"Certainly after Titanic came out, I was focusing on things that had nothing to do with the art, but all the business around the art form," DiCaprio explains, angrily. "It was all about THIS story or THAT story coming out about me, or THIS photograph, and all the business with agents, publicists and managers that really can be extremely frustrating and distracting, as well as ultimately a waste of time. There's no real control over how the media or the public perceives you. You can only speak for yourself as an artist through the work that you do." For Di Caprio, that whole period following the release of Titanic, he says, "Was a reflective time for me, but I think I've remained consistent in the fact that I've just always wanted to have great filmmaking experiences. That's what brought me into 'titanic' in the first place, in that I wanted to have an experience that I never had before." The actor adds that he "learned to just be even more specific about my goals as an actor and focus on the work more so than ever, and really wait for the right project. I didn't want to squander the opportunities that I had, make films that I felt like were recycled versions of ones we've seen 100 times before. I wanted to make films that were time capsules for the future, that were important and people remembered." Films such as Scorsese's Gangs of New York, the director's 19th century-set tale of the ferocious battles between Irish immigrants and so-called Native New Yorkers. DiCaprio is the latter, whose proud Irish father is viciously killed in a street battle. Di Caprio, who recently saw the finished film, believes that Gangs "is a great film. I truly think that this is going to have resonance for years to come. I just feel so proud that so many of the things that we initially talked about, such as our characters, what we wanted the audience to be left with, the dramatic sweep of history that washes over these people, came to pass. I ultimately felt at the end of the movie I knew that all of our efforts weren't put in vain," DiCaprio says with genuine passion." The actor disagrees that because of its parochial setting, it may have trouble finding an audience outside America. Di Caprio sees the film as "a small microcosm of something that represents something much larger than it is. It's about the integration of people, and I think that has relevance worldwide and I believe understanding more about our history and our past, we can understand more about our future," Di Caprio maintains. "It's very much a contained story, very much specific about New York history, but what's happening around the world nowadays, is that we're immersing with the rest of the world, and as a result, there is going to be conflict. People have asked me, what relevance does this have to today? I don't think there should be specific statements about that. But I think when you understand a small story, and it's very specific, it's about human struggle, it definitely represents something larger if you read and look into it."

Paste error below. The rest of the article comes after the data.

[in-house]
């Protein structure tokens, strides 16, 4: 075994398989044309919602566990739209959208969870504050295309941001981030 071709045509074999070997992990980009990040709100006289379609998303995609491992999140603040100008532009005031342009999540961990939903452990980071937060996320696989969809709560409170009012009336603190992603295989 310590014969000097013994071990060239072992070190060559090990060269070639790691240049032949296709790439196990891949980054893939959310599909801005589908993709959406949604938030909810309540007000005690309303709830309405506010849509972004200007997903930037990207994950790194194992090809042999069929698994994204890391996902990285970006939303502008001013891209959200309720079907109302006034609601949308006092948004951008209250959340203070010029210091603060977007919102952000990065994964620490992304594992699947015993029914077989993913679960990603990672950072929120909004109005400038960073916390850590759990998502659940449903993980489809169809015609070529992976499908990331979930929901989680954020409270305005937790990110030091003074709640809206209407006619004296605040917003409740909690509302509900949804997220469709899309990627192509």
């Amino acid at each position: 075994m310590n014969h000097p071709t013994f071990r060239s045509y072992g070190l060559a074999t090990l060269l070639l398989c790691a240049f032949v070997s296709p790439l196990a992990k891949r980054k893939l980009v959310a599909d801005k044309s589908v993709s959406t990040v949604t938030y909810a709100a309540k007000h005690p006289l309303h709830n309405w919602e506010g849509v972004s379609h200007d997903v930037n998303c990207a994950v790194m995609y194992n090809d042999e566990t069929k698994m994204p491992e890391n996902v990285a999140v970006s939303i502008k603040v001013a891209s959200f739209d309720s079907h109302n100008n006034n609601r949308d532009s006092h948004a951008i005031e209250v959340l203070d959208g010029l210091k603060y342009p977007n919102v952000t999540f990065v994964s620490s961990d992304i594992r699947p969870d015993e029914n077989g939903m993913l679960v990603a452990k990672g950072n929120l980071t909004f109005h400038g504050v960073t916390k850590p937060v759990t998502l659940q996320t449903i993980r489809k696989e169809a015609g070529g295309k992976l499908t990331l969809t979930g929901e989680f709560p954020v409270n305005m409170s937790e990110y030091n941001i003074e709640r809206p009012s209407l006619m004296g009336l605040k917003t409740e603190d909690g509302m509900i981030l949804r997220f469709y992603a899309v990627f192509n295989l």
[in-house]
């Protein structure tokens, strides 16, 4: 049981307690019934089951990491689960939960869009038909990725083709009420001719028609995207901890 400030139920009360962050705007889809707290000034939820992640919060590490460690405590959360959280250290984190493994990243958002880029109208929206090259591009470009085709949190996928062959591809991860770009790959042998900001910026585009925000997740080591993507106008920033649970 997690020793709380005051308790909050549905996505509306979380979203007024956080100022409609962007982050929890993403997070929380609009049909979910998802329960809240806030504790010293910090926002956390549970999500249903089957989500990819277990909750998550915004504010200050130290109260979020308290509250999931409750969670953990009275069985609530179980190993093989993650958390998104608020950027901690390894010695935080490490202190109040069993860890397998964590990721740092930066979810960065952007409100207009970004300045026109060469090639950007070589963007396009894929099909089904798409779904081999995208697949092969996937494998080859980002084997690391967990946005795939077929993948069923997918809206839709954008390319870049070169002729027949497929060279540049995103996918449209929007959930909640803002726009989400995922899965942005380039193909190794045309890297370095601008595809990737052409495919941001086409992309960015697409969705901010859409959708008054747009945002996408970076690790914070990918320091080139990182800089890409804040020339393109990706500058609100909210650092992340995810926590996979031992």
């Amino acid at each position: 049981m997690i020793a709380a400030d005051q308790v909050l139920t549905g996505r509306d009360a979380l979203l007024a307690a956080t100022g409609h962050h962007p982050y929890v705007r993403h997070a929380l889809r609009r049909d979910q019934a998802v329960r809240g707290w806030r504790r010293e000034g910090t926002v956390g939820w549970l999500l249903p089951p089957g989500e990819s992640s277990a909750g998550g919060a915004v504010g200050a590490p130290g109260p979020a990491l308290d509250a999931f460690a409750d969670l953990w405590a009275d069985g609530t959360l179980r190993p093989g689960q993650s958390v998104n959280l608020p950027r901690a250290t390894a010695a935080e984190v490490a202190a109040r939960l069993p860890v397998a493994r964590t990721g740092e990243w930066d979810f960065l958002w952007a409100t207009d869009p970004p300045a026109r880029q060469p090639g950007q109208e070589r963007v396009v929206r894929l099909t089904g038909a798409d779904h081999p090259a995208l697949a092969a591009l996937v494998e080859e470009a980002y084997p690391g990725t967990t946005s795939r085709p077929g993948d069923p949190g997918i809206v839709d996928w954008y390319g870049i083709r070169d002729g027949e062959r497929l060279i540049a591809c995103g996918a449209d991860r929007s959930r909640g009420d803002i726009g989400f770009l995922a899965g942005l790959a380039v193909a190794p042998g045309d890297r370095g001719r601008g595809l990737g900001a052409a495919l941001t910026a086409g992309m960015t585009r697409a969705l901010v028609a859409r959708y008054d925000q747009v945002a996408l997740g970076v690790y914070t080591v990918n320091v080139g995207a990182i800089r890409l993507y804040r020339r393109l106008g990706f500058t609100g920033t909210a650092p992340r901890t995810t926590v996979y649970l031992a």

DiCaprio hopes audiences will see the largest picture. "This is a coming of age story about a young man trying to stake a claim for himself in this new world, find that American dream and that opportunity, and ultimately fight for his people. This is really the story of an immigrant coming into America, the formation of a democracy, and the test that America is; it's the beginnings of a pluralistic society." DiCaprio, who also stars in the true story of a 1960s teen con artist in Spielberg's Catch Me If You Can, won't be drawn on making comparisons between the two directors. In comparing a Spielberg with a Scorsese set, the actor remains elusive. "You have to take into account that one was an epic, and one was almost like a road movie and one was like a fast-paced independent film. I don't know how Spielberg works on an epic film, I haven't had that experience, and vice versa. I think that what Spielberg has on set is this unique ability to get everyone, every department and everyone working around him, bring the best out of people. I think he wanted to have an extreme, energetic pace on Catch Me, which is very much what my character was going through, because he lived in a very fast world. That's the opposite of 'Gangs of New York' which felt more like an old-style epic." The actor has no qualms about having both films come ou virtually at the same time. "People will see two completely different characters, and that's representational of me as an actor, which is a good thing." The actor's professional future is looking bright and rosy. He has confirmed that "it looks like" he will star in Baz Luhrmann' s Alexander the Great biopic, director Robert De Niro's CIA drama The Good Shepherd. But prior to those, DiCaprio will be reunited with Scorsese on the Howard Hughes bio, The Aviator. "Howard Hughes is certainly an n extremely complex character to play and very multi-dimensional. I read his biography when I was 18 years old, initially sent the project to Michael Mann and developed it with him. There was a three-year writing process. Michael had finished 'Ali' and wanted to try something different, so we sent it to Marty, and it was a subject matter that he was fascinated with and so wanted to be a part of it, which was pretty amazing." DiCaprio agrees that he is living a charmed life. "I can't say enough, that I am the product of good fortune. My main thing is, that I just don't want to squander these opportunities that I have."